Exploring themes of sexuality, faith, addiction and human connection, The Chosen Haram tells the story of two queer men and their chance meeting through a dating app. What makes this ‘boy-meets-boy’ narrative so ethereal is the fact that the story is told through a combination of extraordinary physical theatre and gravity-defying circus.
Performed on two Chinese poles to a pumping soundtrack, The Chosen Haram features lead artist and performer Sadiq Ali and co-deviser and performer Hauk Pattison. Portraying the highs and lows of a relationship and the social and cultural barriers at play, the show is based on Ali’s personal experience and is also informed by interviews with members of the LGBTQ+ community who identify as (ex) Muslim.
‘Haram’ is an Arabic term and means something that is forbidden by Islam. A contemporary love story, The Chosen Haram charts their relationship from the initial meeting via a dating app through to the personal barriers they have to overcome to find happiness and fulfillment. The show aims to open conversations around some of the issues faced by LGBTQ+ (ex) Muslims and highlight the personal struggles faced by those whose upbringing contradicts their personal truths. Elevating and heartwarming, the show also looks to celebrate the resilience of the self.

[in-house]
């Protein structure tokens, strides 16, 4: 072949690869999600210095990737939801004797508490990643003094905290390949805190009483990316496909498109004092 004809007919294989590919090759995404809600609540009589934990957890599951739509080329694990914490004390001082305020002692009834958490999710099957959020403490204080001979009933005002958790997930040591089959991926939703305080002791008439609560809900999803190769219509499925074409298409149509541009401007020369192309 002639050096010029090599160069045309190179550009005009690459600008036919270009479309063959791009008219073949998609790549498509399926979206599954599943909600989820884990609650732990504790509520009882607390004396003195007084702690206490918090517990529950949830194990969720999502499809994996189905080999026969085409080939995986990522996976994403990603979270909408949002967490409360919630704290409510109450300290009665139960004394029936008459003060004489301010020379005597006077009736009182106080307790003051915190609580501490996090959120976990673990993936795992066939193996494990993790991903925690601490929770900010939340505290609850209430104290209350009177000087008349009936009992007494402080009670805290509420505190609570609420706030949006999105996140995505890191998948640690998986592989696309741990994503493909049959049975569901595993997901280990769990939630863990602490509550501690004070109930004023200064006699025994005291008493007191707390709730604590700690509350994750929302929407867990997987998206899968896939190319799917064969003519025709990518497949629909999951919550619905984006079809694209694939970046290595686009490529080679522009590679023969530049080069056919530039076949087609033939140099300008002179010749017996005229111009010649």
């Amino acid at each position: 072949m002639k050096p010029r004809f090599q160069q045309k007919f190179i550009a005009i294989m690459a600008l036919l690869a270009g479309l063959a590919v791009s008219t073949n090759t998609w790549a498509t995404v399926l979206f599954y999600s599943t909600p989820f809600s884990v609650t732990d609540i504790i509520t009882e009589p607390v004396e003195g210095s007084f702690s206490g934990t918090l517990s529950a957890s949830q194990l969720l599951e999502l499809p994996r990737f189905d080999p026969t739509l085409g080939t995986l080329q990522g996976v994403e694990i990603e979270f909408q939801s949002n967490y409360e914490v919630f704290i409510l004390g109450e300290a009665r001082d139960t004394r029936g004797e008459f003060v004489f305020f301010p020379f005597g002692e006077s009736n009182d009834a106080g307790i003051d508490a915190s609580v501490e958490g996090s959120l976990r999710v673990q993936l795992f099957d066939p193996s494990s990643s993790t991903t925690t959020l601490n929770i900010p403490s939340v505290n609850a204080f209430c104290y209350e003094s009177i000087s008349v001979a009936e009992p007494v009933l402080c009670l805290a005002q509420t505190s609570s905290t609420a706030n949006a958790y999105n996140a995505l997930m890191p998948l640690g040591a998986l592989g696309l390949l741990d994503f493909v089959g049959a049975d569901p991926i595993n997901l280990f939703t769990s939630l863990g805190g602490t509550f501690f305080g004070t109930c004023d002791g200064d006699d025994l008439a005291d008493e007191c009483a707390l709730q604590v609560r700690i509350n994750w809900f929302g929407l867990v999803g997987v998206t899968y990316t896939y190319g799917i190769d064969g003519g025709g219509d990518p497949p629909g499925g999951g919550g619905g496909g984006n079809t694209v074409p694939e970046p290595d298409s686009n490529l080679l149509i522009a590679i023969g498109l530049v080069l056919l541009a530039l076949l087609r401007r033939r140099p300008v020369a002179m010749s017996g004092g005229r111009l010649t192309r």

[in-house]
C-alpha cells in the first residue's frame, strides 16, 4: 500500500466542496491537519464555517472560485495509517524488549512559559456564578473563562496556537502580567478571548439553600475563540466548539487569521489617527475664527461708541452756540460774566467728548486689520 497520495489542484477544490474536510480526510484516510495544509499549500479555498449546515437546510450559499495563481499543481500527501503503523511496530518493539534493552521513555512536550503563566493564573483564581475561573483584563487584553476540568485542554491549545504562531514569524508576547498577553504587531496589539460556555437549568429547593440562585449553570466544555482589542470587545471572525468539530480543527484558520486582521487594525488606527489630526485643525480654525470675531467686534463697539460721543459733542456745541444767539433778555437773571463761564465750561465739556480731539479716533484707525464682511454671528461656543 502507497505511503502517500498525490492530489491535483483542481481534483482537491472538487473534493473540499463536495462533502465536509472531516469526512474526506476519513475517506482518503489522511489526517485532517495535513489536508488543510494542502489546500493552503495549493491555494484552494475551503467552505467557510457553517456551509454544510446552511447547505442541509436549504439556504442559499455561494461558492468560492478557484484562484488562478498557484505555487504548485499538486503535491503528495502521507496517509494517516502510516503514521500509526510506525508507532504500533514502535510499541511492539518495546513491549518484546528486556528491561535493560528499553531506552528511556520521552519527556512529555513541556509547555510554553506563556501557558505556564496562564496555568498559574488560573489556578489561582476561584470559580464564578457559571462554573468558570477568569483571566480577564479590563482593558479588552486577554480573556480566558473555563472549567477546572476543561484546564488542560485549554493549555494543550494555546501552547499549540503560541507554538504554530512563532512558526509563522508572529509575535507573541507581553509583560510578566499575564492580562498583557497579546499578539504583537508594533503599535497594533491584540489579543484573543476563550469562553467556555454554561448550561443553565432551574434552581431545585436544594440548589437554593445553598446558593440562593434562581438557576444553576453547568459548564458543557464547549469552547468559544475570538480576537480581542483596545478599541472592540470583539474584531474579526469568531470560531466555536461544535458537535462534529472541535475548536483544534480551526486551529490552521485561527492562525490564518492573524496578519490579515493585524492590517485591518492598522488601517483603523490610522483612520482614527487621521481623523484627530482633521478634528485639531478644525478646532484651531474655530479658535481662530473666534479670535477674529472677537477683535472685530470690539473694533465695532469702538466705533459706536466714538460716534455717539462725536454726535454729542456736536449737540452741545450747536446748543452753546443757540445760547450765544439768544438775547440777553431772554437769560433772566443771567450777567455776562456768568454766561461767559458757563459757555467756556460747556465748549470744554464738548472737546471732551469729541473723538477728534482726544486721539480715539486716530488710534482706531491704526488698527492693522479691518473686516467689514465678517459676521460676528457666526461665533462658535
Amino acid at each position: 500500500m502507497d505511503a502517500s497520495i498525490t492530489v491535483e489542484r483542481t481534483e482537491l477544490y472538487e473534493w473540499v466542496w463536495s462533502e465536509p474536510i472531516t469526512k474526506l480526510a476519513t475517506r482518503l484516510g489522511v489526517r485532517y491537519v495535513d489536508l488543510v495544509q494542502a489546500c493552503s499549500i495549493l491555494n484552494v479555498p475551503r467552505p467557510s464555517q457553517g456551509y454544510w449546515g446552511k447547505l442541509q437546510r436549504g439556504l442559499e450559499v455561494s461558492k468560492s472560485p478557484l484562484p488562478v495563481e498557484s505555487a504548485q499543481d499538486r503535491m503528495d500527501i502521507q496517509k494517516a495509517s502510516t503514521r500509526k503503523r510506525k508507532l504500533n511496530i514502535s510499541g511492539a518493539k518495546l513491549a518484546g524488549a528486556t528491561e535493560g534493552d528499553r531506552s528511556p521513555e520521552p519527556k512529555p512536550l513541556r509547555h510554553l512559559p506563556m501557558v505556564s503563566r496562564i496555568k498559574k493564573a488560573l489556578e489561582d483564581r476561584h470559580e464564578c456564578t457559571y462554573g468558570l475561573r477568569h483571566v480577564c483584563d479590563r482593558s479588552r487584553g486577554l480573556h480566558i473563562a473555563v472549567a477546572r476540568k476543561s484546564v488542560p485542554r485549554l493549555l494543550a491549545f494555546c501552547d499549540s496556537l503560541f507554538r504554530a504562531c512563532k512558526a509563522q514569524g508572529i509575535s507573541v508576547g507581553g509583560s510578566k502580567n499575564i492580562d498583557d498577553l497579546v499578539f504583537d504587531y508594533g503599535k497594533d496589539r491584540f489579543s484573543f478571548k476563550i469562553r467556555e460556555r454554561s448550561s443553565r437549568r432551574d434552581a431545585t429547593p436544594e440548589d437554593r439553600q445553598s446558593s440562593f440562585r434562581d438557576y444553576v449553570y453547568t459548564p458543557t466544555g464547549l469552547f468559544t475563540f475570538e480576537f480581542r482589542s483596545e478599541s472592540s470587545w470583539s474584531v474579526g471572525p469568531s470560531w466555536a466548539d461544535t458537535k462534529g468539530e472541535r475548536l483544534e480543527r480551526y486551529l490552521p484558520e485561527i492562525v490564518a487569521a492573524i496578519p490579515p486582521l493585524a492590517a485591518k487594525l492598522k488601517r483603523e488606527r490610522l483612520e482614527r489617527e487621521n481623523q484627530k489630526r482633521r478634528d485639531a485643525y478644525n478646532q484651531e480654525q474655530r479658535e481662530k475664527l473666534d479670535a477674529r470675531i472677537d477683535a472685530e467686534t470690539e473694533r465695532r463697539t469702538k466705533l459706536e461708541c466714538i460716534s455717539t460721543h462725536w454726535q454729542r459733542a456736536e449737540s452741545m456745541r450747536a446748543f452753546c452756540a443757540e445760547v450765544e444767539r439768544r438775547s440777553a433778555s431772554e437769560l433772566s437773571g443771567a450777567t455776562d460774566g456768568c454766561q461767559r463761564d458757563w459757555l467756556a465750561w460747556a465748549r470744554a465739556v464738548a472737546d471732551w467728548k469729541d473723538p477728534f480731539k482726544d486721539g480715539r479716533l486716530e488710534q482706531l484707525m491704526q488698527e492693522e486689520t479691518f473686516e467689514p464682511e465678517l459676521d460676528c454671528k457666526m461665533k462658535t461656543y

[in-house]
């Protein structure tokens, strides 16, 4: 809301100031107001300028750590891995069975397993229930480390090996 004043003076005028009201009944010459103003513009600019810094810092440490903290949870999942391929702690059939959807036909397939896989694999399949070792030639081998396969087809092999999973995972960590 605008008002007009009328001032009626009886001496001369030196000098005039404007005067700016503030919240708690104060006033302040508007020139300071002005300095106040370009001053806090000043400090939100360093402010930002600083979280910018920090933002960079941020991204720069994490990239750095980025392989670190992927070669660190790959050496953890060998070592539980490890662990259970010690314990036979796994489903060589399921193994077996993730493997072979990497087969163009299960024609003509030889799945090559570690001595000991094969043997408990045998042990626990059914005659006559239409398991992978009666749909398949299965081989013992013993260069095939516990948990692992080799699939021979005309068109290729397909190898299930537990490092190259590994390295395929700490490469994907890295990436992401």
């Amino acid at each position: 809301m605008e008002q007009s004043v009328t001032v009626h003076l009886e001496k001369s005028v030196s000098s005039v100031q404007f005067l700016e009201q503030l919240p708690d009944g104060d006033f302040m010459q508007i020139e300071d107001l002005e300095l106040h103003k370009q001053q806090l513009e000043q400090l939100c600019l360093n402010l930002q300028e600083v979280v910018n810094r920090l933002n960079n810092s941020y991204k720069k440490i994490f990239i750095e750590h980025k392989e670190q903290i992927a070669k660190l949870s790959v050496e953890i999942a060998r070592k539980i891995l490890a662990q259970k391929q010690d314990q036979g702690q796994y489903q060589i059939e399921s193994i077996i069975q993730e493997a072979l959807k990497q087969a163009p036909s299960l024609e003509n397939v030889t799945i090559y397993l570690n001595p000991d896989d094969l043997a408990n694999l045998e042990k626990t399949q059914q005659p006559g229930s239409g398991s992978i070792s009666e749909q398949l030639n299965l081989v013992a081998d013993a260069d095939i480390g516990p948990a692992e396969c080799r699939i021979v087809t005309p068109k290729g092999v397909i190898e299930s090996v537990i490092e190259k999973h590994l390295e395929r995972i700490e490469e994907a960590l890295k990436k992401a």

Running for around an hour, this beautifully told two-hander examines the explosive meeting of religion and romance through spectacular and skilful choreography on the Chinese pole. Soaring, spinning, scrambling and sliding, two flexible, four-metre-high posts provide an impressive setting by which to explore the tensions and desires surrounding a young Muslim man torn between his faith and his sexuality.
Originally from Edinburgh, Sadiq Ali trained at the National Centre for Circus Arts in London and this is his first full-length piece of work. The performance has been well-received by both audiences and critics – garnering four-star reviews from both The Stage and The Guardian when it was performed recently at Scotland’s Manipulate Festival. Don’t miss out when it visits The Lowry this March.